“Oh, that’s not controversial, Mark. I thought you were going to say something controversial, you know, something that put me up in arms, really got under my sking. Friendliness does seem like a pretty important quality.”
Wait, stop. It is controversial. Let me explain.
Have you ever asked a girl or boy what they look for in a spouse? How often do they respond “friendly”? Not very often in my experience.
I’m tempted to say that the most important quality in a person is faith in Christ, but I don’t think that’s a “quality” persay, because you can’t develop that quality by yourself. You can’t grow up on an island with fifteen people who have never heard of Jesus, and then be a good follower of Christ. But you can be friendly.
When I ask girls what they look for in a man, they often respond with a few of the following adjectives: funny, handsome, smart, tall, athletic, witty, kind, gentle, chivalrous, strong, Christian, black, polite, meek, or compassionate. Never have I heard friendly. Never. And you know why? Because friendliness is all too often an assumed quality. You assume that if he is “boyfriend material,” that he is friendly. Because why would you date an unfriendly person?
Saying friendliness is the most important quality in a person is controversial not because people disagree that it is important, but because not many would think of it as the most important quality in a person. I think it is the most important quality because it is often a precursor or combination of other qualities that people find desirable. Someone can be polite, but not friendly; they can be talkative, but not friendly; they can be a good listener, but not friendly; and they can be funny, but not friendly. These things often are aspects of friendliness, but friendliness is more than the sum of its parts. The reason I say that friendliness is more than a sum total is because people who are polar opposites can both be friendly. You can be quiet, attentive, kind, and a good listener–and be friendly, but you can also be loud, confident, encouraging, and be friendly. Friendliness is not always a combination of things though. Sometimes, friendliness can come just from someone being a good listener, or polite, or laughs at your bad jokes. Even if they are not funny, gregarious, interesting, or even compassionate, they can still be friendly. Friendliness is important because it’s something that people have to try to express, it’s not often accidental.
Friendliness is fluid in its composition, but concrete in its effect. People like friendly people. Even unfriendly people like friendly people. Friendliness is not a trait that people identify as friendliness–they often recognize its different manifestations. If I have lunch with someone whom I had not met beforehand, as I did this afternoon, I can tell you that he is kind, polite, nice, engaging, and funny, but I typically would not say friendly. Friendly could be all of those things, or just one. He could have been boring, stinky, accidentally rude, obscene, and impolite, but I could still find him friendly.Truckers can be friendly. Ballerinas can be friendly. Soldiers can be friendly. Politicians can be friendly. Murderers can be friendly.
That’s why I think friendliness is the most important quality in any person–because it is an effort to be nice to someone. How is that effort conveyed? Different ways. Some people buy gifts, some write cards, some give compliments, some hold doors, but friendliness is not accidental. I think friendliness is the most important quality in a person because a friendly person does something to express their accessibility, to let other people know that they are important, and that alone trumps any trait that reflects positively about the person themself. If someone is funny, then you can laugh at their jokes. But if someone is friendly, they make others feel better.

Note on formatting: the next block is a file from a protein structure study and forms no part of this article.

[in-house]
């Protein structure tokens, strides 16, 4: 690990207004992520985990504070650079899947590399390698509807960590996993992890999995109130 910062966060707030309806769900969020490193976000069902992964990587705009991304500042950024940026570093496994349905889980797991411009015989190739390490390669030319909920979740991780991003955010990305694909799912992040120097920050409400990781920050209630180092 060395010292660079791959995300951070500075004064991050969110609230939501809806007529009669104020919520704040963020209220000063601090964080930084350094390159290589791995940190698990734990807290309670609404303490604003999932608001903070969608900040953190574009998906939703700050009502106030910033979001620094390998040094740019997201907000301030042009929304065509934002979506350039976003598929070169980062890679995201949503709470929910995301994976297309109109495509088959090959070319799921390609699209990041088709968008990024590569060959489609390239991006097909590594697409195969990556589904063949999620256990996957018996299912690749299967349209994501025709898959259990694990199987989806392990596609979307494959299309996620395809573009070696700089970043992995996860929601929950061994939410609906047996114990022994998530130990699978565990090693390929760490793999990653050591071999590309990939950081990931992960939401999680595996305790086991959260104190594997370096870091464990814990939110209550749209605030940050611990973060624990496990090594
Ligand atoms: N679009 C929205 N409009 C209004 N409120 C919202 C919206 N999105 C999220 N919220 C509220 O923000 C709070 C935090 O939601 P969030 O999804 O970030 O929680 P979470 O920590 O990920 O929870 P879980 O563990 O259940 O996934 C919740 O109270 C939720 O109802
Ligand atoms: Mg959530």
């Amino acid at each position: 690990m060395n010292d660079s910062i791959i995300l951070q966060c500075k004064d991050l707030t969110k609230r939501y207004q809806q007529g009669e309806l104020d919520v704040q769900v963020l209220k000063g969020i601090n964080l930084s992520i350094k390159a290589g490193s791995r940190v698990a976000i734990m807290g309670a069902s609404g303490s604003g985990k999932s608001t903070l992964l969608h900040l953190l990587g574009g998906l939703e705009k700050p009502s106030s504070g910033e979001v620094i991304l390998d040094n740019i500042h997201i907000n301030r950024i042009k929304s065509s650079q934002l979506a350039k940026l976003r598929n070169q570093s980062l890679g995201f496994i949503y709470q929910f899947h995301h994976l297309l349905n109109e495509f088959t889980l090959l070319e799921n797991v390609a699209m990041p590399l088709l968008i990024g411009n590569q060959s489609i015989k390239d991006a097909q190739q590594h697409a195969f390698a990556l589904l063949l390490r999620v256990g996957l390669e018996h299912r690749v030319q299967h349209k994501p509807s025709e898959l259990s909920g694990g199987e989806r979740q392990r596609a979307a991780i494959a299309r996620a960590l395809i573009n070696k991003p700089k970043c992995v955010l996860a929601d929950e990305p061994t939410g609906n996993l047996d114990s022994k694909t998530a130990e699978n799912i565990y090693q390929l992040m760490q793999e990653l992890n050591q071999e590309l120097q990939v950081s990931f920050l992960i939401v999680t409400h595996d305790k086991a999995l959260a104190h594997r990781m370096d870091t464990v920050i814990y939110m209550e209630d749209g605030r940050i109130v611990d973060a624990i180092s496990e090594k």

The motivation for this post comes from H.E.B., but it is a thought I have had for a long time. When I work as cashier at H.E.B., I try and make conversation with every customer if their order seems lengthy enough to substantially talk to them. I ask questions like “how’s your day so far,” or “have any plans this weekend?”. I ask them because I think they allow for a little bit more creative response than “how are you today, ma’am?” So when people respond with something that invites conversation, I pounce on that invitation like a fat lion on a lame gazelle. I ask how their vacation was, or what school their kid goes to, or what they’re cooking with bok choy–whatever their response allows. But when someone responds to “do you have any plans this weekend?” with a “nah,” then I quit. I could try and force my way a little, but I figure if they wanted to talk they would have said something conversation inducing.
Now, don’t get me wrong, I am the king of moods. If I am not in a talkative mood, I will not be rude, but I will certainly respond with a curt “nah.” So I make it a priority not to judge people by how they act at a supermarket of all places. I understand that unlike the old folks who make a day out of grocery shopping, most people just want to get in and out quickly. But, it goes a long way in my book for me liking you if you give a friendly response. I am not saying that the customer has to blather on, because some people just aren’t talkers. If they ask me an insightful question, or ask my advice, or really just say anything to sustain the conversation, I appreciate that. Friendliness comes in different forms, but I appreciate it in whatever form I encounter it.